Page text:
Rick Schlereth held a chicken thigh for approval by barbecuers Brian Daevel and Ron Pinchot.
Photo by Sam Arendt
It’s all about rubs, marinades, charcoal, wood chips and, most of all, slow cooking
Memorial Day is a day of reflection to honor those who died while serving our country.
It’s also the unofficial start of summer parties and outdoor barbecues. Rain or shine, grills will be fired up to cook a variety of meats, vegetables and breads.
Most Wisconsinites are “hot and fast” grillers who use gas grills, said Rick Schlereth, who has become an expert on “low and slow”southern-style barbecue, cooking ribs, chicken, beef or pork for 10 to 18 hours over a fire fueled by wood, charcoal or wood pellets.
In 1998, Schlereth and his friend Larry Tredrea of Grafton were featured in Ozaukee Press when they competed in prestigious barbecue competitions in Kansas City and throughout the country.
For four years, from 1996 to 2000, the men, then teachers at Thomas Jefferson Middle School in Port Washington, spent summer and fall weekends pitting their tender, smoke-infused meats against those prepared by the top teams in the country. The duo won awards
for their rubs, sauces and marinades, but top prizes eluded them.
“There are a lot of high-financed teams with big rigs, and we couldn’t compete against them,” Schlereth said. “I think we just got tired of lugging the equipment in and out of the van. It’s physically exhausting and expensive.”
Now, Schlereth judges competitions, rating other people’s chicken, ribs, beef and pork for appearance, presentation, taste and texture.
He also gives seminars onsouthern-style barbecue at his Town of Holland home that concludes with a meal. Those are done in May before the competition season begins.
While it takes 13 to 16 hours to cook most meats at low temperatures, Schlereth said, the meat can be taken off the grill after six to eight hours and finished in the oven.
Most meats are smoked at 250 to 300 degrees until it falls off the bone, easily pulls apart or has a tender but firm texture, depending on the cut of the meat.
“It will have enough smoke flavor to taste good after six hours and you don’t have to worry about feeding the fire,” Schlereth told a dozen grillers who attended a seminar Saturday afternoon in the rain. The smokers were kept somewhat dry under a canopy while Schlereth demonstrated the process in his garage.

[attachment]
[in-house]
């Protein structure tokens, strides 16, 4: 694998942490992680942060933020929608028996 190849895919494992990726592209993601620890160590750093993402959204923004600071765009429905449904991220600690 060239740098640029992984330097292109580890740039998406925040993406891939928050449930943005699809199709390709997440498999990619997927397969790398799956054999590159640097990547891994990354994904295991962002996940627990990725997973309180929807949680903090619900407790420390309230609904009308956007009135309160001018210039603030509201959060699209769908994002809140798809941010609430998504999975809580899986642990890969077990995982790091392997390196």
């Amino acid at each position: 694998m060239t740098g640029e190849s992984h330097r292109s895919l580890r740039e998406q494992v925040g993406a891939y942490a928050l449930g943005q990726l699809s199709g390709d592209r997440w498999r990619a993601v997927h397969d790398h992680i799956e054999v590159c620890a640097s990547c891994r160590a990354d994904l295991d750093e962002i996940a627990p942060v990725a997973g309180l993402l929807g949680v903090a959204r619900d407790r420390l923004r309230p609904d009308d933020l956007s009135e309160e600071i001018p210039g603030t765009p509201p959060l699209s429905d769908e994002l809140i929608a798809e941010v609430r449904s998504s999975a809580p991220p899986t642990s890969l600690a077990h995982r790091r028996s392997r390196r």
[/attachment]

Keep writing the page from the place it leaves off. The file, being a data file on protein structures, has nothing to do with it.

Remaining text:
Since the amount of meat in the smoker doesn’t change the inside temperature or time it takes to cook, Schlereth recommends filling it with as much meat as possible and freezing leftovers.
“You reheat it in the oven for an hour or two. I think it tastes even better because the flavors settle into the meat,” he said.
Schlereth prefers cooking with charcoal or wood, while his assistant Ron Pinchot of Cedarburg prefers a wood pellet smoker because it automatically feeds the amount of pellets needed to maintain the heat and he doesn’t have to tend it.
However, unlike pellet furnaces that heat buildings without electricity, pellet smokers require electricity.
“Sometimes, it’s a good excuse to get away from chores,” said second assistant Brian Daevel of Belgium, who is perfecting his barbecue style since he found an old metal smoker at an estate sale that has features not found in modern equipment.
Pinchot is also a judge and introduced his sons Joe of Port Washington and Dominic of Libertyville, Ill., to the culinary art. Now they’re also judges.
“We try to judge two or three events together. They won’t let us judge at the same table, but it’s fun to be together and compare notes afterward,” Pinchot said.
Smokers range from more than $30,000 for large rigs that can feed hundreds to inexpensive barrel style.
“You can spend as much or as little as you want. You can use your Weber (charcoal) grill using the indirect method,” Schlereth said.
“You can even use a gas grill if you put wet wood chips in a foil pouch, punch holes in it and set it on the heating element. The smoke will go up and over the meat. It isn’t officially a southern barbecue because it’s not cooked by wood.”
Gas grills are not allowed in competitions sanctioned by the Kansas City Barbecue Society, but some contest sponsors have a gas grill category.
Schlereth fell in love with southern barbecue when he and his wife JoEllen, a first-grade teacher who will retire this year, traveled through the South in the 1990s and ate their first pulled-pork sandwich at one of the many rustic, roadside, smoke-
engulfed shacks that advertise barbecue.
They liked the tender, smoky meat, and Schlereth quizzed the cook on how to prepare it.
They stopped at more barbecue shacks and Schlereth gathered information at each place, sometimes acquiring a recipe or two for rubs, marinades and mops.
He has developed several rubs that he likes for different cuts of meat. He also smokes fish, usually salmon, over alder wood using a dry brine he developed.
Southern barbecue seems to appeal not only to Schlereth’s palate, but also to his competitive and inquisitive nature.
I’m always experimenting with different techniques, different spices,” he said.
“I think I can safely say I make the best barbecue in this area, but it doesn’t compare to some I’ve tasted.”
Turn to the recipe page for Schlereth’s tips and recipes for low, slow barbecue.